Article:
Numerous questions remain unanswered about the deaths of two boys in Hunan Province. Instead of looking for answers, police persecute the aggrieved family.
by Shen Xiang
On January 2, 2019, the lifeless, naked bodies of two brothers (eight-year-old Lu Yi and seven-year-old Luo Zhiqiang) from Wangxi village, administered by Shaoyang city in the central province of Hunan, were found in a creek. Law enforcement authorities hastily closed the case and focused their energy on suppressing the boys’ family and protesters against the government’s ruthlessness.
The cause of death seems suspicious
According to the family of the deceased boys, both victims had visible extravasated blood in their oral and nasal cavities and signs of trauma on their bodies. Lu Yi’s five teeth were missing. Bloodstains were visible on the snow where the bodies were found, but it appeared as if someone had attempted to cover them up. A hoe handle, electric wires, and cloth were also found concealed nearby.
There was a definite possibility that it was a homicide, and local villagers even provided leads on a possible suspect. However, on January 5, Longhui County Public Security Bureau announced that they were ruling out homicide as the cause of the boys’ deaths. On March 1, the police issued an official announcement, stating: “After investigating the surrounding area and questioning witnesses, in conjunction with test results, the Public Security Bureau has reached the following conclusion according to law: ‘Homicide has been ruled out. The deceased froze to death at the low-temperature, damp and chilly scene after removing the clothes of their own volition.’”
The announcement caused an uproar among village residents, people raising many questions: why would two children take off their clothes and stand at the scene of the crime until they froze to death and did witnesses really see them do that, as the police had claimed.
Family members intercepted
From April to May, the family of the deceased boys made two visits to Beijing to petition the government, but were turned away by officials from the Bureau of Letters and Calls and were forced to go home.
On May 13, the Public Security Bureau of Longhui county summoned eight relatives of the deceased for a “death case symposium,” which was held in a fully-enclosed conference room. To prevent any leaks, the police took away everything that the family members had with them, including their cellphones, portable audio recorders, and even pieces of paper.
After the meeting, despite the family’s requests and protests, the Bureau refused to file the case and investigate further, claiming that there was “no evidence that a crime occurred.”
On May 26, the family learned that central and provincial government leaders were coming to Longhui county to inspect how the campaign to “clean up gang crime and eliminate evil” was being implemented. The parents and paternal grandmother of the deceased boys decided to use this opportunity to present their grievances to the higher-ups. On the way to see the officials, the family members were intercepted by the police. The parents of the deceased boys were arrested.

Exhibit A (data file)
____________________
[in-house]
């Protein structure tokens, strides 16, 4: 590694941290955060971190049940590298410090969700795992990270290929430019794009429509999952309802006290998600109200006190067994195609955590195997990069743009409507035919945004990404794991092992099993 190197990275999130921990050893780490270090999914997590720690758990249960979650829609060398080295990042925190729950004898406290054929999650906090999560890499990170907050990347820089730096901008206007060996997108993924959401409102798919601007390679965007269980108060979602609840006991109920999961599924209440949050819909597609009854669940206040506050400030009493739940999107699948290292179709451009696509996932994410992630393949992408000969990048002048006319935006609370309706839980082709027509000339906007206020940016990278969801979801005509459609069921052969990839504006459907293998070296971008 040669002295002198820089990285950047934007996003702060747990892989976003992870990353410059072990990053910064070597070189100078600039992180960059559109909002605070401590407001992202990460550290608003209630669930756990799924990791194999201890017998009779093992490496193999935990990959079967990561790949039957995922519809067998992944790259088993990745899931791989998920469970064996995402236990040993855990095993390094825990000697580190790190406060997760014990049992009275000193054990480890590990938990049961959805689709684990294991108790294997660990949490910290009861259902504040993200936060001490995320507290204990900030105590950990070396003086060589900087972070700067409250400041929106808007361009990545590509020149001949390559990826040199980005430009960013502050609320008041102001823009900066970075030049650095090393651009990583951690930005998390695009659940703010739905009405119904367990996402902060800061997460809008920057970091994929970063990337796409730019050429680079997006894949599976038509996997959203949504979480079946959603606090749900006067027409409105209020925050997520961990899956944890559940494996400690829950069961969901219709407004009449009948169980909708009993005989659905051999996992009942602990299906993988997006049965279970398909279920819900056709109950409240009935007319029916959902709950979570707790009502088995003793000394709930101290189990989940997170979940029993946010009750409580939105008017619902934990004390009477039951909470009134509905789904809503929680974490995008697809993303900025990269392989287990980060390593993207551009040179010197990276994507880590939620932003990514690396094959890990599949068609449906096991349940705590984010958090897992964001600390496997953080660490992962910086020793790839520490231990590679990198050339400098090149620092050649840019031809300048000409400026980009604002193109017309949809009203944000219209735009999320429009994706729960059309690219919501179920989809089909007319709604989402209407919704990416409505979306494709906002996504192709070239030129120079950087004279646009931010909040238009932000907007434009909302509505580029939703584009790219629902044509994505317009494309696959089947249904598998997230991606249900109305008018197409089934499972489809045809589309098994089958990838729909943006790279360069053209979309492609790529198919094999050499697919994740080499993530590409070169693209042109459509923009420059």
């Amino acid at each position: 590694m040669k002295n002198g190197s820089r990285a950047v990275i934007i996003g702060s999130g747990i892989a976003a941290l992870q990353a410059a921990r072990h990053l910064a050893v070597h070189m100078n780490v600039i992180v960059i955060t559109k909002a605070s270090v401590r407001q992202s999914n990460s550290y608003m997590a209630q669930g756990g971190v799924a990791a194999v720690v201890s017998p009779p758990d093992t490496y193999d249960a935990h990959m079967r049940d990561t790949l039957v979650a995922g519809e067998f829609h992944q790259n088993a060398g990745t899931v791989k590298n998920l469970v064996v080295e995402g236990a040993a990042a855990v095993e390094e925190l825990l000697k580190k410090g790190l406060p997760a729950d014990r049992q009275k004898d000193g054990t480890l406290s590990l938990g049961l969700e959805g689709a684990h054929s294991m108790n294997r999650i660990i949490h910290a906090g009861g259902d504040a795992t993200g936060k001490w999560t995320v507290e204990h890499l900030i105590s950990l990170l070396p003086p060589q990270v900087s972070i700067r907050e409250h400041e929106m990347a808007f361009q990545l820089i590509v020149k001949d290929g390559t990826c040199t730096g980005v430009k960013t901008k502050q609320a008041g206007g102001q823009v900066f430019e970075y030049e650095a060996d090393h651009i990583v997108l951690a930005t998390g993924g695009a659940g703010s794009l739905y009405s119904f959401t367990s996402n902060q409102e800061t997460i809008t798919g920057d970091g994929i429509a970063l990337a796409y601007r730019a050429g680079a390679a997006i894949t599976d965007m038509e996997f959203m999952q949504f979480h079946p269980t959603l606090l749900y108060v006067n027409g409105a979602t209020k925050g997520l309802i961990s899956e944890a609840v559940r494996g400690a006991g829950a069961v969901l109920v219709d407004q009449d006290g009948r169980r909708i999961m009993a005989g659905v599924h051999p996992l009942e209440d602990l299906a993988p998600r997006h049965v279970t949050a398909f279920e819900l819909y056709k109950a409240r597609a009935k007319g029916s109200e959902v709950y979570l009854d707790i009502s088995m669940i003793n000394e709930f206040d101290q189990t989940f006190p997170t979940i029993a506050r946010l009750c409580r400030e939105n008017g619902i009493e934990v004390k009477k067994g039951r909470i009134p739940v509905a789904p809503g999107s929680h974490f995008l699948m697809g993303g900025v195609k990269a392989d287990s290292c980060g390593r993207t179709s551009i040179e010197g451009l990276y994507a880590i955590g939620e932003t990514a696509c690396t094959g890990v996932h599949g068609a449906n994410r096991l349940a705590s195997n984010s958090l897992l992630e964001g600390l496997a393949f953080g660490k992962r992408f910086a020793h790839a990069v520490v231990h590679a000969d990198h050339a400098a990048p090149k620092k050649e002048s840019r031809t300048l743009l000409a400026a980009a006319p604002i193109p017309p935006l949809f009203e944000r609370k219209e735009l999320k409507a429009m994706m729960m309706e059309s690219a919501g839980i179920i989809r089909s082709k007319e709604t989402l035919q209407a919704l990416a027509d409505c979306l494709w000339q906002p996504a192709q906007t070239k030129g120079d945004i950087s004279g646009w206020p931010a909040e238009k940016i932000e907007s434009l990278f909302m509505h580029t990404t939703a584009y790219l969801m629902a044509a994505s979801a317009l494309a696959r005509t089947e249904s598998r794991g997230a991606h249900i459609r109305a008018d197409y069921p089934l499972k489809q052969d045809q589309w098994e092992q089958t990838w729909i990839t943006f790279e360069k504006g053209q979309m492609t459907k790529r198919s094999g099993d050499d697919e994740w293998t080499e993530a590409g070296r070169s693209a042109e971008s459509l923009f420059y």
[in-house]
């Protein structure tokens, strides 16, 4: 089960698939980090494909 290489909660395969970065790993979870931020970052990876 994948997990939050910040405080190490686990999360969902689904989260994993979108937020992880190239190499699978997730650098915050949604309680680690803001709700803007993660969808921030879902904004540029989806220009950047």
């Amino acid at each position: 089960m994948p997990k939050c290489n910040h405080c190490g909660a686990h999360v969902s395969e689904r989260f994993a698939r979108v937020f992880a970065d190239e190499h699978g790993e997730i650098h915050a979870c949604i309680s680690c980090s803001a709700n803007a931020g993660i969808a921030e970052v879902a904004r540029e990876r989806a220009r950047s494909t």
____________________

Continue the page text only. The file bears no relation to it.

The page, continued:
The next day, nine relatives went to the county’s Public Security Bureau to demand the release of the boys’ parents but were threatened to be punished for breaking the law if they continued to appeal to the higher government.
People detained for protesting online
The government’s disregard for human life and bullying of victims elicited anger from the public. Many people turned online to express their discontent but were quickly suppressed.
According to some accounts, at least 20 people were arrested for speaking out on behalf of the victims. Among them, Mr. Fan was detained for five days for commenting on the messaging platform WeChat: “Longhui county is supporting a bunch of evil and corrupt officials.” A netizen named Ms. Chen was detained for ten days for speaking out for justice, and Mr. Liu was kept in custody for ten days accused of “disturbing social order” for posting information online about his suspicions regarding the actual cause of the boys’ death.
Police confiscate petition letter
On June 9, the boys’ paternal grandmother, with the help of other relatives, took to the streets to collect signatures for a petition letter, displaying photographs of her dead grandchildren. Many people signed the petition and donated money, but it all ended when five police officers showed up and forcibly snatched the petition and photos from the old woman.
Driven to despair, the woman bought a steel washbasin and walked around beating it as a sign of protest against injustice.
A police officer soon approached her and said that her grandchildren had died because of her belief in God. In response, she rebuked him for deliberately twisting facts and maliciously slandering her and continued to beat the washbasin, crying for her dead grandchildren and the injustice ordinary people face in China.